Performance of an automated real-time ST-segment analysis program to detect coronary occlusion and reperfusion.

Journal Article (Journal Article)

Continuously updated ST-segment recovery analysis has been shown to accurately predict infarct-related artery patency. Salient principles were converted into algorithms and incorporated into a portable ST monitor for optimal application. This study tested the automated program's ability to detect occlusion and reperfusion during balloon angioplasty. ST-segment recordings during 78 balloon occlusions in 31 patients were analyzed. The program requires at least one electrocardiogram with ST elevation of 200 microV or greater in the recording, caused by the current occlusion or by a previous occlusion, before it will yield a patency prediction. All 35 inflations causing peak ST elevation of 200 microV or more were indeed detected. All five inflations causing less than 200 microV ST elevation preceded by an inflation causing 200 microV or higher ST elevation were also detected. Occlusion was detected a median of 40 seconds after inflation, and reperfusion a median of 17 seconds after deflation. Peak ST elevation greater than 200 microV occurred in 19 of 26 left anterior descending artery inflations (73%), 1 of 22 left circumflex artery LCX inflations (5%), and 15 of 30 right coronary artery inflations (50%). Five different leads identified peak ST elevation through 12-lead surveillance. In this model of coronary occlusion during angioplasty balloon inflation, the automated patency assessment program appears to detect coronary angioplasty balloon occlusion and reperfusion within seconds in all occlusions causing a peak ST elevation of 200 microV or greater. Testing this automated patency assessment program as a noninvasive triage tool in myocardial infarction patients seems warranted.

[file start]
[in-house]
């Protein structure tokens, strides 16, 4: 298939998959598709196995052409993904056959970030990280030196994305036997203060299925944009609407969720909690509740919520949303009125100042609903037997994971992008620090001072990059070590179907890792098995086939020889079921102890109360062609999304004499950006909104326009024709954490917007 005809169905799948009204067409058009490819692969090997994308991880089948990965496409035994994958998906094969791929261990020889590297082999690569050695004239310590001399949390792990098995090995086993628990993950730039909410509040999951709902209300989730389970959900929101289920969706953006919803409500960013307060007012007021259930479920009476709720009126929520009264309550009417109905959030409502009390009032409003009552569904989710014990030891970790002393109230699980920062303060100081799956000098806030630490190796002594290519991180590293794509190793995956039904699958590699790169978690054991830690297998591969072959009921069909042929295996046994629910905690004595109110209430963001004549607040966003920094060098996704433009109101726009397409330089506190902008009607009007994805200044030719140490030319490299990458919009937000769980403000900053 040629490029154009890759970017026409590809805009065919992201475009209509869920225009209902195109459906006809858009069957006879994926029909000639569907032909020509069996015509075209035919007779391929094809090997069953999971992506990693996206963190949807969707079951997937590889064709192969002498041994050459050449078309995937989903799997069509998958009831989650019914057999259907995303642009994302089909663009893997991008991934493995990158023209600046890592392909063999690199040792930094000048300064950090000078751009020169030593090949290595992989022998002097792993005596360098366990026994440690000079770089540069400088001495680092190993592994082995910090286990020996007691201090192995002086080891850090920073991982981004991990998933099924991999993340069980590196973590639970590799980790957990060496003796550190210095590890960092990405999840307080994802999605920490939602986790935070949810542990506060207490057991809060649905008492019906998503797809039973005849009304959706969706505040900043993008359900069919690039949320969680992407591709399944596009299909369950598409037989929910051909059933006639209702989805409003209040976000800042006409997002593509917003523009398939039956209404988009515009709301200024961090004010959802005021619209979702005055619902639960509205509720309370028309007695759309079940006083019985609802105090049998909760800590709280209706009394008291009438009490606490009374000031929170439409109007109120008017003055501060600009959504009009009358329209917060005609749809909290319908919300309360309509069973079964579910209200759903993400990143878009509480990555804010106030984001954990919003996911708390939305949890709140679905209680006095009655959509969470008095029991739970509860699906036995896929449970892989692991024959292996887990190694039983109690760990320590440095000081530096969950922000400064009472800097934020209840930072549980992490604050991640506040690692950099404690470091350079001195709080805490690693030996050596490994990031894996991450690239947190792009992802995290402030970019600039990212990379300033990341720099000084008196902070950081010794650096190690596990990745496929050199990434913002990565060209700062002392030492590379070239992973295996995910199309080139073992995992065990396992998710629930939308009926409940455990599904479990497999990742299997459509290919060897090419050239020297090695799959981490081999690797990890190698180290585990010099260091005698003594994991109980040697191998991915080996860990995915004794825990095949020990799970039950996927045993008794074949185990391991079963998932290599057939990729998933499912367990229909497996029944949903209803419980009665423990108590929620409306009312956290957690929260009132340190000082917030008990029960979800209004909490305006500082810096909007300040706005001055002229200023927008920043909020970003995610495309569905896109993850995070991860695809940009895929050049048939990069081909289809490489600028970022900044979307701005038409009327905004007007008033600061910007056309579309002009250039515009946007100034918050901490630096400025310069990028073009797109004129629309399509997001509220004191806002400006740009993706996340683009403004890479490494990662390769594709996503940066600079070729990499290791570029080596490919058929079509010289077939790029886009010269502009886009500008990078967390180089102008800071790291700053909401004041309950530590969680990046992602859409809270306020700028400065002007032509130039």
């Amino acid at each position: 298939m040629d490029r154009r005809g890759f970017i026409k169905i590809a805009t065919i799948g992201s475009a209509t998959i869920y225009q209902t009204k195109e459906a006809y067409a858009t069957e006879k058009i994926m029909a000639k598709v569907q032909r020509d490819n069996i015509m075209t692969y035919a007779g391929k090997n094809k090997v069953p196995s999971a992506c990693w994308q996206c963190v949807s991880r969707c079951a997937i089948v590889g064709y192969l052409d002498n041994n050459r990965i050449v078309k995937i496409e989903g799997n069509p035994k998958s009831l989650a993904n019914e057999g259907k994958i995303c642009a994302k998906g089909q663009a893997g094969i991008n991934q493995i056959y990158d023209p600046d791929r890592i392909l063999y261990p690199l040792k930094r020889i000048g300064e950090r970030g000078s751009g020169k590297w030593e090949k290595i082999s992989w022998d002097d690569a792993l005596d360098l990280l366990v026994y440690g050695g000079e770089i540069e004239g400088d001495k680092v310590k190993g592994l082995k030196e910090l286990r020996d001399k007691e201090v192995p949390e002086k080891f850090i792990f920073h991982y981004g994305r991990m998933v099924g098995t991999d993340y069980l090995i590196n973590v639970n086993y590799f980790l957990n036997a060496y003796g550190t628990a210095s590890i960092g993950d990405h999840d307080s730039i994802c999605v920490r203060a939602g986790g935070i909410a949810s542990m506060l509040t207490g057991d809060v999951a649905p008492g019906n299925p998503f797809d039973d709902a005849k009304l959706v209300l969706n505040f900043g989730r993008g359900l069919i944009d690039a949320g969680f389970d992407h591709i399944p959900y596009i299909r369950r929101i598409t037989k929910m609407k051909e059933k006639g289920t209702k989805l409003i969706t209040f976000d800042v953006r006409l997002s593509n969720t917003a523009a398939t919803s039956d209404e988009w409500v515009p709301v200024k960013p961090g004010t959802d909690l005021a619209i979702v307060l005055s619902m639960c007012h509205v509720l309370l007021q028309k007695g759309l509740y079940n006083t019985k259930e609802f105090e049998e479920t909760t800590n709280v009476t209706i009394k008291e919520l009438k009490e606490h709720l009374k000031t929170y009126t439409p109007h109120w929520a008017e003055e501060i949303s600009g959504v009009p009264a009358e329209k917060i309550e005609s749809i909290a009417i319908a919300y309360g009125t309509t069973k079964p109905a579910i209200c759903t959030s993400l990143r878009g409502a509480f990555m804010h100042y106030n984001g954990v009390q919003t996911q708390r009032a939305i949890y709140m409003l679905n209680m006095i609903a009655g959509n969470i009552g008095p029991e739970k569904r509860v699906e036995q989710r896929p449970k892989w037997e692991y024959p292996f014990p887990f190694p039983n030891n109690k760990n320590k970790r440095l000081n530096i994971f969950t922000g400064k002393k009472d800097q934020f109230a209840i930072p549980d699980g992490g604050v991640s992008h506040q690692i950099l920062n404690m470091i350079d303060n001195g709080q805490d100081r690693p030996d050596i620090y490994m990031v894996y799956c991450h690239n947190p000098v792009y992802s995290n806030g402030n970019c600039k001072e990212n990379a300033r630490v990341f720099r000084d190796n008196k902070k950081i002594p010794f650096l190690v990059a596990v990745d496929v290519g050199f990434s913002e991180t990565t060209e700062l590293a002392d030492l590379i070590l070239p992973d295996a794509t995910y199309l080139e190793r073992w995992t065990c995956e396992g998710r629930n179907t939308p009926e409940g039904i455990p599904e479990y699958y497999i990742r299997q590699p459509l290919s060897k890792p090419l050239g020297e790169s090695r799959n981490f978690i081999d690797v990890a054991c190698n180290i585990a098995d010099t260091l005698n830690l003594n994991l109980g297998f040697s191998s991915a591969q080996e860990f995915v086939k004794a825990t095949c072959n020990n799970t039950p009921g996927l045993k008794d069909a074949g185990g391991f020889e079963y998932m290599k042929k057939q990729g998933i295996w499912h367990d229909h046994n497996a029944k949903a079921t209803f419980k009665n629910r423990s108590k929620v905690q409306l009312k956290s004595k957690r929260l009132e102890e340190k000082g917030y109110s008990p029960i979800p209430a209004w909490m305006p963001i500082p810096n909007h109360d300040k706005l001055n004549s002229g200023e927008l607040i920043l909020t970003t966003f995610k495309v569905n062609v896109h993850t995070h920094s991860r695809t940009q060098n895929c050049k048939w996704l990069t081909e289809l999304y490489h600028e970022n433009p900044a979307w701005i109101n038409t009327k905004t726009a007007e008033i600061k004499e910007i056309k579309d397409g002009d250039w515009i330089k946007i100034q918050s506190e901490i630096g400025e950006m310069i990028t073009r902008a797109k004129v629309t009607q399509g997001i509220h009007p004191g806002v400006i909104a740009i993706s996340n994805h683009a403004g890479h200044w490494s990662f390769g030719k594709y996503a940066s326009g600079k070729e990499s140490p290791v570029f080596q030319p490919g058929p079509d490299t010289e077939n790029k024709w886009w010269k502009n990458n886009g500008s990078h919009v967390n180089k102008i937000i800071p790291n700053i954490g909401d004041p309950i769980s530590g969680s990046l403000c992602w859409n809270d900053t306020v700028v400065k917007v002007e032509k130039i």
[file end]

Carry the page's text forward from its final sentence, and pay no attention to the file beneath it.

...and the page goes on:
Full Text

Duke Authors

Cited Authors

  • Veldkamp, RF; Sawchak, S; Pope, JE; Califf, RM; Krucoff, MW

Published Date

  • October 1996

Published In

Volume / Issue

  • 29 / 4

Start / End Page

  • 257 - 263

PubMed ID

  • 8913900

International Standard Serial Number (ISSN)

  • 0022-0736

Digital Object Identifier (DOI)

  • 10.1016/s0022-0736(96)80090-2


  • eng

Conference Location

  • United States